Lorraine Baker Interview
Tell us a bit about how you got into playing drums.
I started playing the drums quite late for a kid really. I started in secondary school when I was 12. I was lucky to be taught by Dave White who ran an amateur swing band, so when I got a bit more advanced, he got me into that. He let me just come along and play through the charts, it’s all with ex-marine players, doing all classic tunes, like big band charts, y’know, Splanky and things like that; really, really fun tunes. So that’s how I first got into jazz. I stayed with that until I was 18. I did about 5 years, then was lucky enough to get a place on the jazz course at Trinity, which is now Trinity Laban. There I got more into small group playing. I really enjoyed the interaction between small groups of musicians and I liked trying to play the melody on the drums. That was something that really, really interested me. I started listening to Ed Blackwell, probably in about my second year of four years there on the BMus undergraduate course. There was just something about his playing that I thought was quite magical. Over the years I’ve been thinking about getting this project together, which is now my latest album release. It’s kind of been with me for a long time, the concept behind the album.
In terms of putting the album together, tell me a bit about the other musicians.
Well, firstly, Liam Noble who is the pianist, actually teaches at Trinity. I went on a couple of summer schools where he was teaching and I was kind of an apprentice if you like, helping him out. We chatted a lot there and I talked about the project to him. I’ve always absolutely loved his playing, I played with him on Christine Tobin’s album previously to recording my album and I had him in mind first to play on the album. I thought it would just be great, so I got the courage to ask him to do it, and luckily he said yes, which is fantastic.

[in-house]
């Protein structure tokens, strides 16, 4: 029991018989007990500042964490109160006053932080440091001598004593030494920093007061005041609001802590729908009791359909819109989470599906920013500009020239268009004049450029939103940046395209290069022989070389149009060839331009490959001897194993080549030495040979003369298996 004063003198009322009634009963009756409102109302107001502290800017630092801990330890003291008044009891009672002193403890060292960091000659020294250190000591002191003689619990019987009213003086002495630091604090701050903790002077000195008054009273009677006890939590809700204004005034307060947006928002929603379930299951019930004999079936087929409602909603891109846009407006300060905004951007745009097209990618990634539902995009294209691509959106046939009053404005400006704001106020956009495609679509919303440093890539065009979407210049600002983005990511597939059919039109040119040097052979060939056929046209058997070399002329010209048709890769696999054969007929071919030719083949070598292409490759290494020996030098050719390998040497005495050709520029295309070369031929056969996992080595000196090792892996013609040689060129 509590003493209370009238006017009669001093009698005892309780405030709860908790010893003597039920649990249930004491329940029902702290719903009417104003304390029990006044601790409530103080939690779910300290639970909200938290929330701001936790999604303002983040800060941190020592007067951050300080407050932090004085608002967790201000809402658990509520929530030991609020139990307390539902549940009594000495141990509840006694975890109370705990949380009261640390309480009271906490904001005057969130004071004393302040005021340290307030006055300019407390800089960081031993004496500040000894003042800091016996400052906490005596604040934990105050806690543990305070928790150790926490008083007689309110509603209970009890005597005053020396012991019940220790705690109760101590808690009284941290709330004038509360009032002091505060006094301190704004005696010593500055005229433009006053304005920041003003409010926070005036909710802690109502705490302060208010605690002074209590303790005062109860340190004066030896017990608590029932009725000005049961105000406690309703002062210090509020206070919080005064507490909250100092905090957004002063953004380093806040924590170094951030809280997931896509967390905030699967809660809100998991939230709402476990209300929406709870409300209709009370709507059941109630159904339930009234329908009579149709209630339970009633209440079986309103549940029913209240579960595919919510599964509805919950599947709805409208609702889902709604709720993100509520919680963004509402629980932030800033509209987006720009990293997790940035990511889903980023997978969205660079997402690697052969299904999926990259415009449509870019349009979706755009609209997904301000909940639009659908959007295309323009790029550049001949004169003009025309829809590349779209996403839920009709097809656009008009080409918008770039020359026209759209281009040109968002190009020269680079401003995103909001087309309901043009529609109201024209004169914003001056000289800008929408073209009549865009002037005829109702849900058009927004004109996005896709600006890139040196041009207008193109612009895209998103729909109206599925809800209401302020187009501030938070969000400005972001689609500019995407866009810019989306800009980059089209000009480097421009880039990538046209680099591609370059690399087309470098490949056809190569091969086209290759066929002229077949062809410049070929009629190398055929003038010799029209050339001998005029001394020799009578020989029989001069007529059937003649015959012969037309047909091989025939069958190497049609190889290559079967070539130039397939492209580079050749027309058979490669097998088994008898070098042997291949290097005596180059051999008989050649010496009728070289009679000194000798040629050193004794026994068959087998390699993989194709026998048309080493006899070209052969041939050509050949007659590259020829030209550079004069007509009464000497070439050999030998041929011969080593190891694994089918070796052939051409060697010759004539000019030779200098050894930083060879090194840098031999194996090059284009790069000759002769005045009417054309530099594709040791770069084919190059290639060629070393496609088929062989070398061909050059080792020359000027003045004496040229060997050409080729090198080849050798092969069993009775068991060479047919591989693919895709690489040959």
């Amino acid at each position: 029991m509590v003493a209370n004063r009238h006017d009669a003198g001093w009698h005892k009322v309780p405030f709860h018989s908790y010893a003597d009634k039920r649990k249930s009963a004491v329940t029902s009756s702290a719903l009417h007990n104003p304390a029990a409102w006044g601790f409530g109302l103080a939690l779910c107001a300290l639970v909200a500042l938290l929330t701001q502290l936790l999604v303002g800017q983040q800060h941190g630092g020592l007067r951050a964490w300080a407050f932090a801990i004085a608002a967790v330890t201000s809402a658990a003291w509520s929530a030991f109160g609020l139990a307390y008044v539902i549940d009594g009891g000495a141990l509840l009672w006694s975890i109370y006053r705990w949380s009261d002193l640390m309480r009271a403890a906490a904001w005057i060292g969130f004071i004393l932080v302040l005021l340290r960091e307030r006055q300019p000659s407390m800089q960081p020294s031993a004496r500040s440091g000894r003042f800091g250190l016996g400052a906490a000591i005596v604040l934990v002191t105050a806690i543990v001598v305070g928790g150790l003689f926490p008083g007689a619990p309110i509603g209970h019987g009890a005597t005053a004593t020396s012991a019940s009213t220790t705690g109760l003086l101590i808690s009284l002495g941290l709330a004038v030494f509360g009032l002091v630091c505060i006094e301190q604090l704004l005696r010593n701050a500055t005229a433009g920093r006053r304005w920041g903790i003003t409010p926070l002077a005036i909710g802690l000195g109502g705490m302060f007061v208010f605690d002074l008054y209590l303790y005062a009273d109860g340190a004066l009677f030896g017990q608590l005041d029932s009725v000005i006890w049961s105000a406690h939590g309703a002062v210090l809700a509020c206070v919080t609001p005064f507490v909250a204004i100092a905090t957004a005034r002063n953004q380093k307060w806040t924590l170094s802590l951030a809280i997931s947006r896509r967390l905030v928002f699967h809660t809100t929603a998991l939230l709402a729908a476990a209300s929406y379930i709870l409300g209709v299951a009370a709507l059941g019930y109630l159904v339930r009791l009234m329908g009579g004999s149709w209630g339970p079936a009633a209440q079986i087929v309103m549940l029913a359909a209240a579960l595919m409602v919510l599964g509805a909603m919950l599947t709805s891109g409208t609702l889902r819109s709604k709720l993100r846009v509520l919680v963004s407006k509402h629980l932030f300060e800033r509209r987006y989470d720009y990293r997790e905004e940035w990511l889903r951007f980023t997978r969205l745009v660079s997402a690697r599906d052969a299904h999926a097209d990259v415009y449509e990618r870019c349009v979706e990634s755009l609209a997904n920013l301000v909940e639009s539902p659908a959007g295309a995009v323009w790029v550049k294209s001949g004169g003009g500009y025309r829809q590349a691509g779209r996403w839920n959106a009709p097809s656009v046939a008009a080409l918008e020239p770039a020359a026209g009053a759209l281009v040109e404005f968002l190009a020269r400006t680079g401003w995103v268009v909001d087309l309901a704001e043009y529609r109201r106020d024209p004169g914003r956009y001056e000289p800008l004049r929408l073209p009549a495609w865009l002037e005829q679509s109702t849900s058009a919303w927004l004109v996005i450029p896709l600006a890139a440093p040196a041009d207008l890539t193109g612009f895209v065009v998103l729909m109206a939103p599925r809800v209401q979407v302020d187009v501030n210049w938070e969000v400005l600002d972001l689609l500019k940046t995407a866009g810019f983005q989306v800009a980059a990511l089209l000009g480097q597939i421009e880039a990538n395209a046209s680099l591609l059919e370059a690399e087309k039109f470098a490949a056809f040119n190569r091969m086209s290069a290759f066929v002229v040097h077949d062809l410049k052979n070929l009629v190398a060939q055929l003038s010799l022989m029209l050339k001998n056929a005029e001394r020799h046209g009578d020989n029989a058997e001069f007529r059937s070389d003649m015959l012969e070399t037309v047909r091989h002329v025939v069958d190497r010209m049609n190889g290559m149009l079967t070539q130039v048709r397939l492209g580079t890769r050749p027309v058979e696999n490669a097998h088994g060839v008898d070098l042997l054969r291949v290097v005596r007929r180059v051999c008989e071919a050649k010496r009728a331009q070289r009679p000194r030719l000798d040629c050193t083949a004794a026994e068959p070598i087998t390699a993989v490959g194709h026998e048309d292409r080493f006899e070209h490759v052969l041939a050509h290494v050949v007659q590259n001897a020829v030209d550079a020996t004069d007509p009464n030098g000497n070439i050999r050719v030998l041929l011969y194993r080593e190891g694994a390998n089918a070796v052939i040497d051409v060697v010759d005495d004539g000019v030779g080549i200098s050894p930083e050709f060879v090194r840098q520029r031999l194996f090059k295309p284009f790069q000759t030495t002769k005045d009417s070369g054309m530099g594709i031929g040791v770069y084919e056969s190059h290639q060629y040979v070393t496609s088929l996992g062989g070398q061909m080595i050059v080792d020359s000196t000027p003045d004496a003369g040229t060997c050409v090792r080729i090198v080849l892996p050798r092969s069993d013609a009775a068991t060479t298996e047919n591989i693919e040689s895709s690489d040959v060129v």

We’ve also got Paul Michael on bass. Now, Paul and I both come from Kent. We met at Trinity, but we actually played in the Kent Jazz Orchestra before that, probably about two years before we properly met at Trinity and became house-mates. We’ve been playing together ever since. I think he’s got a very unique style on the electric bass, and we’ve done a few other musical projects together, including an indie band project. We’ve got a good connection, and quite a good history of understanding each other’s musical needs and being able to communicate ideas effectively, which I think is really, really important when you’re doing a project like this, so he’s been a great help in the project.
And then Binker Golding. Paul and I actually first met Binker at Spice of Life in London, doing a Sunday afternoon jazz jam session. It was one of those things where we were just the house rhythm section and various people came up to play. There were a few different horn players, and there was Binker. He just absolutely blew me away, the energy in his playing was wild, it was just so, so good, and I remember thinking ‘who is that, who is that? I must get his number and have a chat with him after’. Then we worked together on and off; Binker played on my final recital at Trinity, that was now quite a few years ago, 2009. We’ve done things on and off since then, but this really is the first time I’ve got it down.
How did you choose the tunes?
When I was at college a few years ago, I was listening to quite a few different things and I came across Ed Blackwell. It was The Ed Blackwell Project, so it was his last two recordings. It was the two CDs that he basically is on the front of, it was his project. Quite a few of the tunes, for example a song called Pentahouve (by Mark Helias) is from that album. I liked the tunes and I wanted to try and represent them in a different way, and also to bring bassist Paul Michael’s influence into it, just to give it more of a modern feel.